Bhagwan Swaminarayan has been hailed by contemporary civic leaders and modern historians as a great social reformer and inspirational leader. Nineteenth-century figures – Indian and British; Hindu, Muslim and Christian – praised his contributions to the abolition of vice and superstition. Among other reforms, he preached the equality of all as atma, the soul; he empowered women with education; he stopped the evil practices of female infanticide and sati; he forbade violent sacrifices; and he promoted a life free of addictions. But Bhagwan Swaminarayan did not simply reform society; he spiritually transformed it with faith, devotion, service and integrity. He re-established ‘ekantik dharma’ – faith founded on the pillars of bhakti, dharma, spiritual knowledge and detachment from worldly ignorance. From his own lifetime until today, millions have recognized him as the manifest form of Parabrahman Paramatma – supreme God.
Born: 3 April 1781 (Chaitra sud 9, Samvat 1837), Chhapaiya, near Ayodhya, Uttar Pradesh.
Passed Away: 1 June 1830 (Jeth sud 10, Samvat 1886), Gadhada, District: Bhavnagar, Gujarat.
Age 7: Studies Vedas and other shastras.
Age 10: Won scriptural debate in Kashi.
Age 11: Renounced home and began pilgrimage throughout India.
Age 14: Mastered ashtang yoga while in the jungles of Nepal.
Age 18: Concluded all-India pilgrimage in Gujarat.
Age 21: Appointed by guru Ramanand Swami as head of the Sampradaya.
Age 25: Initiated 500 disciples into the paramhansa order.
Age 29: Acknowledged for his widespread uplift of society.
Age 41: Built and consecrated the first of six grand shikharbaddha mandirs.
Age 45: Wrote the Shikshapatri.
Age 49: Promised to remained manifest on earth through the lineage of the Gunatit Sadhu and passed away to Akshardham, his divine abode.
Gunatitanand Swami was the first spiritual successor of Bhagwan Swaminarayan. Like all the gurus who have followed him, he was the incarnation of Aksharbrahman, the eternal servant and foremost devotee of Parabrahman. He was the ideal of saintly virtues and the greatest exponent of Bhagwan Swaminarayan’s true identity and philosophy. After Bhagwan Swaminarayan’s return to his divine abode, Gunatitanand Swami continued his work of liberating individuals from spiritual ignorance and granting them eternal bliss.
Bhagatji Maharaj was the second spiritual successor of Bhagwan Swaminarayan. His life of ultimate devotion and unconditional surrender was a shining inspiration to all seekers of truth and liberation. Born into a humble tailor family, Bhagatji Maharaj lived as a householder, but he followed the dharma of a celibate and was highly revered and respected by lay devotees and renunciants.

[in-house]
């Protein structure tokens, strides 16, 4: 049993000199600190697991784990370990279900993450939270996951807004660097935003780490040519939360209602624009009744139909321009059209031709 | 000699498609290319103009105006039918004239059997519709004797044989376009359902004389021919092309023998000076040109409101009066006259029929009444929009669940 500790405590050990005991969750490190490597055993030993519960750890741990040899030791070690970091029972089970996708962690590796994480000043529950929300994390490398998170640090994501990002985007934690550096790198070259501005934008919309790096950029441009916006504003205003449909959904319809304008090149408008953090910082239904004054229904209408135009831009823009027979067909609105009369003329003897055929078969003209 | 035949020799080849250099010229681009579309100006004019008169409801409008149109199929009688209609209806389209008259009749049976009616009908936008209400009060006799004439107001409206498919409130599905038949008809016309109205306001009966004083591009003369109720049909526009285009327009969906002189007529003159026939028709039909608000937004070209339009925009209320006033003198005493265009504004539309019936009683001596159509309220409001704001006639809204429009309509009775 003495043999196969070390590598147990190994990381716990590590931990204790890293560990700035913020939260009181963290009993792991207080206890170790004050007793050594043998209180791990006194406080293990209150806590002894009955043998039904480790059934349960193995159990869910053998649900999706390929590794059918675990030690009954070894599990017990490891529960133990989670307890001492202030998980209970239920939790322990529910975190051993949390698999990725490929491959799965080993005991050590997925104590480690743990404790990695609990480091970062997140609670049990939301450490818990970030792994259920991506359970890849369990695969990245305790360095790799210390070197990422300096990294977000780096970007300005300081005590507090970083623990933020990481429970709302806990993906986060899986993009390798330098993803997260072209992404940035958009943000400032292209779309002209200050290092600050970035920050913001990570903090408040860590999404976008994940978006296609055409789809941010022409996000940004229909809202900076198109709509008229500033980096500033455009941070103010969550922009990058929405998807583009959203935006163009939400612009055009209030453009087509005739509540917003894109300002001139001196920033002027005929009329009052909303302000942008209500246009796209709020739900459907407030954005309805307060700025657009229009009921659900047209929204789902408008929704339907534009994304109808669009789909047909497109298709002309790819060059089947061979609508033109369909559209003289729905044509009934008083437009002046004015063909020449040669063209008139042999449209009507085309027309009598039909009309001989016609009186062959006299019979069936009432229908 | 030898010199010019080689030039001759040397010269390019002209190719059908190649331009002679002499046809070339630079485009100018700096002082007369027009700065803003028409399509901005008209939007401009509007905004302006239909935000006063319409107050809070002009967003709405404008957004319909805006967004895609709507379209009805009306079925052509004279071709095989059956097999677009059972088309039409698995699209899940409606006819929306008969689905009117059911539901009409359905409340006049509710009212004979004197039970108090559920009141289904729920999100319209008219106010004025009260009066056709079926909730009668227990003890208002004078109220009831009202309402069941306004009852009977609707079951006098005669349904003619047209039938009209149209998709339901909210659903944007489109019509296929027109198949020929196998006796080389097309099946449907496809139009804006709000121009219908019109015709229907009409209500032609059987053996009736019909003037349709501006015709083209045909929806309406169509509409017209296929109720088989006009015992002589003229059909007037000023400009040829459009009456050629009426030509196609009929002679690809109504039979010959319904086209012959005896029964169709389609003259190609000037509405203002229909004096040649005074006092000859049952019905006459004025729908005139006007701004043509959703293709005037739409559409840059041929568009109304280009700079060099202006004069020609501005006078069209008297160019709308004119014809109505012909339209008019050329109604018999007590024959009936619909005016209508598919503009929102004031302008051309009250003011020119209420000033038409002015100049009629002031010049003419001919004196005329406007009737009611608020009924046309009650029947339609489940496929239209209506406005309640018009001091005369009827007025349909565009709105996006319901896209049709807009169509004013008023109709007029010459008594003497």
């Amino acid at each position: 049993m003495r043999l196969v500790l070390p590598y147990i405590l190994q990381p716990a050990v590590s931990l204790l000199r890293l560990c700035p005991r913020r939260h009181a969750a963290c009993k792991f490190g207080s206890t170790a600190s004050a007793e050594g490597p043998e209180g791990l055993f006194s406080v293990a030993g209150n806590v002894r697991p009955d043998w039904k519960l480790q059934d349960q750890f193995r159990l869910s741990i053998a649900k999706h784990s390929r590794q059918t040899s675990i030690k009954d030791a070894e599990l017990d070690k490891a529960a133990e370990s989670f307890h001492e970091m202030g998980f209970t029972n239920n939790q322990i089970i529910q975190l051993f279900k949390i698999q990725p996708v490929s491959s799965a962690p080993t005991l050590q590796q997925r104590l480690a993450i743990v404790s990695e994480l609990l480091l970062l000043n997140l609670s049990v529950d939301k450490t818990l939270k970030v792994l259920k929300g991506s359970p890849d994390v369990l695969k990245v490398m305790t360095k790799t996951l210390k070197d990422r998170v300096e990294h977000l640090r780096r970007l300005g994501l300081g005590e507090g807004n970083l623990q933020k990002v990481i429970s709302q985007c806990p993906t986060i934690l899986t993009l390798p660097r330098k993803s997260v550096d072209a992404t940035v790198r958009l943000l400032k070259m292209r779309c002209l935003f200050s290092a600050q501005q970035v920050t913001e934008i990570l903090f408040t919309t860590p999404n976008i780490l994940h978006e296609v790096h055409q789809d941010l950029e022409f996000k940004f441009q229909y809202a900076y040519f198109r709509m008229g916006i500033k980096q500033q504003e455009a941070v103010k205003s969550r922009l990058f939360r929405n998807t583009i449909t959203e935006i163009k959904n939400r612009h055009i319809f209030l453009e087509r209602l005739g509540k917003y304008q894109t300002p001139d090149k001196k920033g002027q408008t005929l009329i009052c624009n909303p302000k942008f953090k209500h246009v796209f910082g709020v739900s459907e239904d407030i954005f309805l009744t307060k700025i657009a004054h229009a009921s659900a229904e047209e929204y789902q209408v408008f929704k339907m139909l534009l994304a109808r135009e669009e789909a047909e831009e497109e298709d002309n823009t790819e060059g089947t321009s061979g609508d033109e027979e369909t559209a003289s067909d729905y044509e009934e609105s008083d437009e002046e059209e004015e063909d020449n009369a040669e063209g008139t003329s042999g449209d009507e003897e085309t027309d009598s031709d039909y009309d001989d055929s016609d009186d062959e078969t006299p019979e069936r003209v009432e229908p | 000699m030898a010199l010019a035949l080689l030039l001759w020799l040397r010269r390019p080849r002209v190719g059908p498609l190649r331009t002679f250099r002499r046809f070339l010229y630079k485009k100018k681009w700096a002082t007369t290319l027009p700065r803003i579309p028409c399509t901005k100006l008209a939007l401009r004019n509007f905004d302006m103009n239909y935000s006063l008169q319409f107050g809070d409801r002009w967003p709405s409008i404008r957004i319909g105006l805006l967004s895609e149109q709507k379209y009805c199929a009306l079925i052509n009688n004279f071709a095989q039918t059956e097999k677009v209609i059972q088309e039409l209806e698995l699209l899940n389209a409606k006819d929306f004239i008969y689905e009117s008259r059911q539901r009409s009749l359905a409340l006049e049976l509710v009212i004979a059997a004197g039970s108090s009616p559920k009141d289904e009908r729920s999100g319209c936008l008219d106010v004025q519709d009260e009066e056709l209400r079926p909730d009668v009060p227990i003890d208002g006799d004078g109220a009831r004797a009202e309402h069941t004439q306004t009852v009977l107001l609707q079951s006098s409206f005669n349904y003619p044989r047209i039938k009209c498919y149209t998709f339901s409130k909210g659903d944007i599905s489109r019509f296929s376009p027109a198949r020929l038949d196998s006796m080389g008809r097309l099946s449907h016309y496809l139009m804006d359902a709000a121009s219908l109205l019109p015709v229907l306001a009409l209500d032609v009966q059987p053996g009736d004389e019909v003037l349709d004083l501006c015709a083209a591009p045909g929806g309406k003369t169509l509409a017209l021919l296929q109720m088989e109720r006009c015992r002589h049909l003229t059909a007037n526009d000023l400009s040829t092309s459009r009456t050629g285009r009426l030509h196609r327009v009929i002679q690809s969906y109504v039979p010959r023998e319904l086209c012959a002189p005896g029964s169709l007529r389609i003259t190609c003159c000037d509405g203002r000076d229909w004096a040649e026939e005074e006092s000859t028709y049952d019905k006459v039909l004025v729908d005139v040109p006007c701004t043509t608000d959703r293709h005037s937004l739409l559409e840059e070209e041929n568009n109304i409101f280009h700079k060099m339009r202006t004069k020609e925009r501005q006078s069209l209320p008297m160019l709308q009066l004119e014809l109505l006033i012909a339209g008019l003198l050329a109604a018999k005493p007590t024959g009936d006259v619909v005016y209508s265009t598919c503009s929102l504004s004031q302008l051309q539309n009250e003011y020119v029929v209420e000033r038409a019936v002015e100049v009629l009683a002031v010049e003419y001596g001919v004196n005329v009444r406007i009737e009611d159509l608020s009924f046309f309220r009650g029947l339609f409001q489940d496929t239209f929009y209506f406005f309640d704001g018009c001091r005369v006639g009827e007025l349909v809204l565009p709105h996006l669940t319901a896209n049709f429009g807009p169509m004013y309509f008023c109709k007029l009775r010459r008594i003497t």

Shastriji Maharaj, Bhagwan Swaminarayan’s third successor, exhibited extraordinary intellectual and divine powers from early childhood. There was no field he could not master, ranging from Sanskrit and scriptures to mandir architecture. Behind his warm smile lay a spirit that never compromised on truth. Ordained as Sadhu Yagnapurushdas, he was matchless in spiritual disciplines. In 1907 CE, he established the Bochasanwasi Shri Akshar Purushottam Swaminarayan Sanstha (BAPS) to propagate the doctrine of Akshar-Purushottam as revealed by Bhagwan Swaminarayan, and built five beautiful mandirs with the sacred images of Akshar-Purushottam installed in the central shrines.
Yogiji Maharaj was the fourth spiritual successor. He was initiated into the sadhu-fold and named Sadhu Jnanjivandas. But so transparent was the mystical joy within him, that he was fondly called Yogiji. Devotion, service, tolerance, austerites, humility and countless such virtues flowed from his fragile frame. He lived singularly on the word of his guru Shastriji Maharaj, winning the love of one and all. With a vision set far into the future, Yogiji Maharaj established children and youth centres. He inspired Satsang activities in every town and village he visited, repeatedly writing words of guidance and encouragement to devotees near and distant. The mandirs and centres he created resounded with the energy of youth. He encouraged music, art and literature. Scores of youths regularly travelled with him, savouring his selfless love. Yogiji Maharaj was always engaged in service or prayer, chanting the ‘Swaminarayan’ mantra and praying, “May God do good unto all.”
Pramukh Swami Maharaj was the fifth spiritual successor of Bhagwan Swaminarayan. His message, “In the joy of others, lies our own” inspired over a million followers around the globe to offer dedicated service to God, guru and society. Pramukh Swami Maharaj reached out to all sections of society, visiting more than 250,000 homes in 17,000 villages and cities, and personally counselling and comforting more than 810,000 people. His natural humility, compassion for humanity, universal wisdom and striking simplicity touched many religious and national
leaders. But most important of all was his quiet, undisturbed love for God.
Mahant Swami Maharaj is the sixth spiritual successor of Bhagwan Swaminarayan and present guru of the BAPS Swaminarayan Sanstha. For over six decades he served under the guidance of gurus Yogiji Maharaj and Pramukh Swami Maharaj, tirelessly visiting villages, towns and cities throughout India and abroad. His dedication to duty and meticulous attention to detail have motivated many. Through his serene and simple spirituality and profoundly insighful discourses he has inspired and strengthened satsang in the lives of countless people of all ages and from all sections of society.